You are viewing this article in the archives. For the latest breaking news and updates in Ann Arbor and the surrounding area, see
Posted on Thu, Mar 18, 2010 : 8 a.m.

A look at board games that don't need to apologize for their faults

By Mike Hulsebus

Hello and welcome to the new board and card game review column for, Critical Hits. I plan to spend my first few columns discussing some mediocre games that most people have played and suggest some alternative games that are similar yet more fun. Let’s start with the game whose very title is an apology for how mediocre it is: Sorry.


Mike Hulsebus | Contributor

To be fair, Sorry is a very well designed game for what it is. For those who don’t remember, players move their four pawns around the board by flipping over cards from a deck with numbers on them showing how many spaces they get to move. If a player flips over a “Sorry” card, he may take a pawn from his start location and knock an opponent’s piece all the way back to that opponent’s start position.

The beauty of the game is that many games end up very close due to a “rubber banding” mechanic that helps even out the field. If a player is doing so well that all his pawns have left their home position, a Sorry card is worthless to him. But, to a player that is running behind, a Sorry card can bring him back into contention and hinder the leading player’s progress. Games end up very close, with the winner usually only winning by a few spaces.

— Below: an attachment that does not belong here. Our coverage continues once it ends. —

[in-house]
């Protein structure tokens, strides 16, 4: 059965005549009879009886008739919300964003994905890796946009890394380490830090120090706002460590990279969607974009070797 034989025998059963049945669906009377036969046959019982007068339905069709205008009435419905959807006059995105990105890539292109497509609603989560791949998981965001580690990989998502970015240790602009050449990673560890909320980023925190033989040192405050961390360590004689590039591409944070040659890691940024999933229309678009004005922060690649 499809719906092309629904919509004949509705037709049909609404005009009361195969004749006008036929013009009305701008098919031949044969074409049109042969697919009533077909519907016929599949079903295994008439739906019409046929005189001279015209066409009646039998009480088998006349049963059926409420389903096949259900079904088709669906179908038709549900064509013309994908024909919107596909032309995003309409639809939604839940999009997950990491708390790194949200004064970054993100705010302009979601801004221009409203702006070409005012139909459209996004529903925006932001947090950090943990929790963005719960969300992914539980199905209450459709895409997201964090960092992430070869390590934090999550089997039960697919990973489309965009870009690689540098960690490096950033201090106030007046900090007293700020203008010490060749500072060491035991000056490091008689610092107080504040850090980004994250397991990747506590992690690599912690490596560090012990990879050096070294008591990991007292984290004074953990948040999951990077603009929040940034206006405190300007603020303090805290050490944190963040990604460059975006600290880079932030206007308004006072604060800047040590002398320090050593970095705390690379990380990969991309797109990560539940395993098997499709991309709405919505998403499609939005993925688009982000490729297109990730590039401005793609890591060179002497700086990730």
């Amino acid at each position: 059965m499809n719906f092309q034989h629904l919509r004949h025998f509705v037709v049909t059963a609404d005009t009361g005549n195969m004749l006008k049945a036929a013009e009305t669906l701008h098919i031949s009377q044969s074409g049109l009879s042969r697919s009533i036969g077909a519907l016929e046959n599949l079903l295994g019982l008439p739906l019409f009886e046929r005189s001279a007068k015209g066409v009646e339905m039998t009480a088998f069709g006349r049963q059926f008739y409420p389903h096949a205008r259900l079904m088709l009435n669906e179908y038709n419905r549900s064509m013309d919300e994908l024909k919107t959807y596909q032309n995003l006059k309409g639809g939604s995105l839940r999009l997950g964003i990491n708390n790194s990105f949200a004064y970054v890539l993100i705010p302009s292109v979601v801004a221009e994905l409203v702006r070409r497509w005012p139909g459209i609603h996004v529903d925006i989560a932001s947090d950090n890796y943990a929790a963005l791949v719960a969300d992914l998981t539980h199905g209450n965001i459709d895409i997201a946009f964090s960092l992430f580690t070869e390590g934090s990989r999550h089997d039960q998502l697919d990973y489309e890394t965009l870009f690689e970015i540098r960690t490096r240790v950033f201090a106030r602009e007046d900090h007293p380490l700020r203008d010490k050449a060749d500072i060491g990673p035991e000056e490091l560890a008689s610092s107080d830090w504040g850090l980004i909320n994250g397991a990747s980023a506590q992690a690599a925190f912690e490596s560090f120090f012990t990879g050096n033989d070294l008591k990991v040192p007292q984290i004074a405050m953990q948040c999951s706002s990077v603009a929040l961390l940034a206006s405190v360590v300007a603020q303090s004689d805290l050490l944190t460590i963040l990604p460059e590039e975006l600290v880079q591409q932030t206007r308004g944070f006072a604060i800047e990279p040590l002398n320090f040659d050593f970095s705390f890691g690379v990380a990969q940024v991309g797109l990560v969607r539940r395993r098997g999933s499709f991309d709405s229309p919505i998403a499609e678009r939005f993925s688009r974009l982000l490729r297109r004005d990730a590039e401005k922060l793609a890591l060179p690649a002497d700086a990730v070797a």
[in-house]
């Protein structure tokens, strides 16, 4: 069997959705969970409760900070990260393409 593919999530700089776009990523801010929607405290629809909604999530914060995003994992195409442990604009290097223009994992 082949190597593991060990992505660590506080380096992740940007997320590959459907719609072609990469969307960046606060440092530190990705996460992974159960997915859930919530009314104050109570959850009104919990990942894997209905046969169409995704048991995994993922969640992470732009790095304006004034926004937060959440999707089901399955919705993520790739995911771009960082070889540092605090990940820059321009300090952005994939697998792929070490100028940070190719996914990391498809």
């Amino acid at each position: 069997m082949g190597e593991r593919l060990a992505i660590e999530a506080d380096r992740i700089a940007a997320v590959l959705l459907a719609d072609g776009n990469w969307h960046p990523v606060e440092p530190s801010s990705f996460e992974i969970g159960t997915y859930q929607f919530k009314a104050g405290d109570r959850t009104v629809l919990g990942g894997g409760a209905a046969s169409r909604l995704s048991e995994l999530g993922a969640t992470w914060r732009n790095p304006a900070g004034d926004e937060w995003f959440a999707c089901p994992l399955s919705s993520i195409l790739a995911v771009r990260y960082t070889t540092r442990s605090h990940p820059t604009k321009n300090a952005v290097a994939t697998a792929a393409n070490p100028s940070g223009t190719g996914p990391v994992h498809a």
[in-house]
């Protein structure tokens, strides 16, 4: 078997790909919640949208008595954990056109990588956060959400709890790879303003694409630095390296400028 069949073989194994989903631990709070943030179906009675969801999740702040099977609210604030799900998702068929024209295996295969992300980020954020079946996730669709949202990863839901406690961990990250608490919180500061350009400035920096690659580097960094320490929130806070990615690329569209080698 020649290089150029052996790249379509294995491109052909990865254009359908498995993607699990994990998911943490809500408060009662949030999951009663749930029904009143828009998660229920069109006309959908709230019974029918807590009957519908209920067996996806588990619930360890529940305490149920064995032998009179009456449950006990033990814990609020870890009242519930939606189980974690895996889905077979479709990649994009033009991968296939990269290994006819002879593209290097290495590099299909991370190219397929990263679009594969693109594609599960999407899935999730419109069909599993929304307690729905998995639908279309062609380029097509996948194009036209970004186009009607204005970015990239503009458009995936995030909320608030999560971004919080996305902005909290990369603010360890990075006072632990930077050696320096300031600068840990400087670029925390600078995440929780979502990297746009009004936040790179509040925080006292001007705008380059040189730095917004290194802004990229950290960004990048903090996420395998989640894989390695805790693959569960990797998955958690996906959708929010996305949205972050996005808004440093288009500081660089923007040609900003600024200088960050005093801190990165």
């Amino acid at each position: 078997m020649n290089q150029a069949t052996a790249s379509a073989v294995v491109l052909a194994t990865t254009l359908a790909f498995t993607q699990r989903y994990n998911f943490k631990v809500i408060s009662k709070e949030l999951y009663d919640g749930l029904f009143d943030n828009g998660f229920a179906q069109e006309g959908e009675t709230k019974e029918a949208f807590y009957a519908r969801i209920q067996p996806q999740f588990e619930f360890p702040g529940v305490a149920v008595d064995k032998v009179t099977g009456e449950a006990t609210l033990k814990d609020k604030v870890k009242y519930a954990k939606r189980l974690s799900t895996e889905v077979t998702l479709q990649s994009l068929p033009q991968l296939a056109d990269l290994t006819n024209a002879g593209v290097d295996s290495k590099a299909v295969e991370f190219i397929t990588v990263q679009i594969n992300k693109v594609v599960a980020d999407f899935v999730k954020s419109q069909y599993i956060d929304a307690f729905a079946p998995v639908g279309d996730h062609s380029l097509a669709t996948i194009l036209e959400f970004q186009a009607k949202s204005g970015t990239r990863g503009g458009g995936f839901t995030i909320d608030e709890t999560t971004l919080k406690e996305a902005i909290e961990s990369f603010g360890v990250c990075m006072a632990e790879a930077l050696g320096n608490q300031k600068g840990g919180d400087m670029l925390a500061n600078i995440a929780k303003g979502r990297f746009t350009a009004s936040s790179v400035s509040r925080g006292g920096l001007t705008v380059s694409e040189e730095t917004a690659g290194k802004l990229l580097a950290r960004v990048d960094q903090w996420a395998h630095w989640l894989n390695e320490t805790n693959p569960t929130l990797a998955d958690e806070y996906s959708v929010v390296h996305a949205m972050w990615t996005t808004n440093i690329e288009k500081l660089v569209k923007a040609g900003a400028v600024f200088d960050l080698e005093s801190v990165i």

But here’s the problem with Sorry: the game could run itself. I, as a player, don’t have to make any decisions. Sure, I get to choose which piece I am going to knock back to start with a Sorry card, but ultimately, anyone would make the same “decision” as me 100 percent of the time. My apologies, board game Calvinists, but when I play a game, I want more than just the illusion of free will. Sorry is a good game for playing with your children, but it’s not the kind of game I want to pick up and play regularly.

Allow me to suggest two easy-to-learn games that present the player with interesting choices and risks.


Mike Hulsebus | Contributor

Cloud 9 by Out of the Box Games is a game I’ve owned for a few years that still sees regular play. It plays two to six players and games take about 30 minutes to complete. Players receive a hand of cards in four different colors. When it is the player’s turn to pilot the balloon, he begins by rolling two dice that will show what colors of cards he must play in order for the balloon to climb. Other players in the balloon then decide whether they want to stay in the balloon because they think that the pilot has the cards, or whether they want to get out before the pilot crashes the balloon by not having them. If the pilot has those colors, he must play them, and the balloon rises to higher point values. If he isn’t able to play the cards, only the players that got out of the balloon score points; the rest get nothing.

This presents the player with a few different interesting decisions. He can opt to try and score regular, safe points a few at a time, or — especially if he is falling behind — he can try to go for broke and ride the balloon to the top and score maximum points. The higher the balloon rises, more difficult the dice rolls become, so the player has to figure out how much risk he is willing to take on.